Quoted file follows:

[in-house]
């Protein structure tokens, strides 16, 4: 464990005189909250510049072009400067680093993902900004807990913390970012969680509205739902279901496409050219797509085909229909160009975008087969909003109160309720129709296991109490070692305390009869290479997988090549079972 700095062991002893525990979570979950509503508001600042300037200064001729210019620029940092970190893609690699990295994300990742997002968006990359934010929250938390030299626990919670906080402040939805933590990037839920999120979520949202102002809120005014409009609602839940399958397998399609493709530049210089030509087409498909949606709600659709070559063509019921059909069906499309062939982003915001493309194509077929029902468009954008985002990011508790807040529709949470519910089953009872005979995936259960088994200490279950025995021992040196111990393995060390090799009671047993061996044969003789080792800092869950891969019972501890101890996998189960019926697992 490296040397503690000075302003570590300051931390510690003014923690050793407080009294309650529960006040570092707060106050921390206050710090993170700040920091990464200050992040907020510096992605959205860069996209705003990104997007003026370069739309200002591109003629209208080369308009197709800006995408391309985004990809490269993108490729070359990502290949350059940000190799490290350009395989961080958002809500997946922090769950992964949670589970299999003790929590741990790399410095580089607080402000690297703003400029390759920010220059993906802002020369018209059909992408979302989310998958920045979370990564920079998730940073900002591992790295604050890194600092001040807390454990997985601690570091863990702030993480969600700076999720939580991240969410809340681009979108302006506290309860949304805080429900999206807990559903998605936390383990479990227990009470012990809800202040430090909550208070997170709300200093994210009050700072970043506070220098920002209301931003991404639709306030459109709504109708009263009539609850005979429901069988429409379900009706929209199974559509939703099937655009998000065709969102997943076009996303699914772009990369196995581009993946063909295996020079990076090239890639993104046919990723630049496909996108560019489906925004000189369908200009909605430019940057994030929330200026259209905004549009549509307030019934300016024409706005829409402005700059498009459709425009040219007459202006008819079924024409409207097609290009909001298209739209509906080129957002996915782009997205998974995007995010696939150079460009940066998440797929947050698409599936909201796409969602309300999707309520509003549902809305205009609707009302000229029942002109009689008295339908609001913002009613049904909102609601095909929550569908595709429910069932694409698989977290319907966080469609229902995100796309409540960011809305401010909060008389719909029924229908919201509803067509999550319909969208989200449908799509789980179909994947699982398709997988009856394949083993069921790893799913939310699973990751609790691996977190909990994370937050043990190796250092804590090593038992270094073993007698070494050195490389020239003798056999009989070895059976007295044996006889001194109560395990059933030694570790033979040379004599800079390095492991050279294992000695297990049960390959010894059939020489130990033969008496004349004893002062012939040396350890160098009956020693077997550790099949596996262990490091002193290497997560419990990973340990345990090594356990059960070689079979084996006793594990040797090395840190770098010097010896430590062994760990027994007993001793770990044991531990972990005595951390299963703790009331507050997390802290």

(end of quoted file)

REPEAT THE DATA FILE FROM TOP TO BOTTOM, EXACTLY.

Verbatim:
[in-house]
């Protein structure tokens, strides 16, 4: 464990005189909250510049072009400067680093993902900004807990913390970012969680509205739902279901496409050219797509085909229909160009975008087969909003109160309720129709296991109490070692305390009869290479997988090549079972 700095062991002893525990979570979950509503508001600042300037200064001729210019620029940092970190893609690699990295994300990742997002968006990359934010929250938390030299626990919670906080402040939805933590990037839920999120979520949202102002809120005014409009609602839940399958397998399609493709530049210089030509087409498909949606709600659709070559063509019921059909069906499309062939982003915001493309194509077929029902468009954008985002990011508790807040529709949470519910089953009872005979995936259960088994200490279950025995021992040196111990393995060390090799009671047993061996044969003789080792800092869950891969019972501890101890996998189960019926697992 490296040397503690000075302003570590300051931390510690003014923690050793407080009294309650529960006040570092707060106050921390206050710090993170700040920091990464200050992040907020510096992605959205860069996209705003990104997007003026370069739309200002591109003629209208080369308009197709800006995408391309985004990809490269993108490729070359990502290949350059940000190799490290350009395989961080958002809500997946922090769950992964949670589970299999003790929590741990790399410095580089607080402000690297703003400029390759920010220059993906802002020369018209059909992408979302989310998958920045979370990564920079998730940073900002591992790295604050890194600092001040807390454990997985601690570091863990702030993480969600700076999720939580991240969410809340681009979108302006506290309860949304805080429900999206807990559903998605936390383990479990227990009470012990809800202040430090909550208070997170709300200093994210009050700072970043506070220098920002209301931003991404639709306030459109709504109708009263009539609850005979429901069988429409379900009706929209199974559509939703099937655009998000065709969102997943076009996303699914772009990369196995581009993946063909295996020079990076090239890639993104046919990723630049496909996108560019489906925004000189369908200009909605430019940057994030929330200026259209905004549009549509307030019934300016024409706005829409402005700059498009459709425009040219007459202006008819079924024409409207097609290009909001298209739209509906080129957002996915782009997205998974995007995010696939150079460009940066998440797929947050698409599936909201796409969602309300999707309520509003549902809305205009609707009302000229029942002109009689008295339908609001913002009613049904909102609601095909929550569908595709429910069932694409698989977290319907966080469609229902995100796309409540960011809305401010909060008389719909029924229908919201509803067509999550319909969208989200449908799509789980179909994947699982398709997988009856394949083993069921790893799913939310699973990751609790691996977190909990994370937050043990190796250092804590090593038992270094073993007698070494050195490389020239003798056999009989070895059976007295044996006889001194109560395990059933030694570790033979040379004599800079390095492991050279294992000695297990049960390959010894059939020489130990033969008496004349004893002062012939040396350890160098009956020693077997550790099949596996262990490091002193290497997560419990990973340990345990090594356990059960070689079979084996006793594990040797090395840190770098010097010896430590062994760990027994007993001793770990044991531990972990005595951390299963703790009331507050997390802290």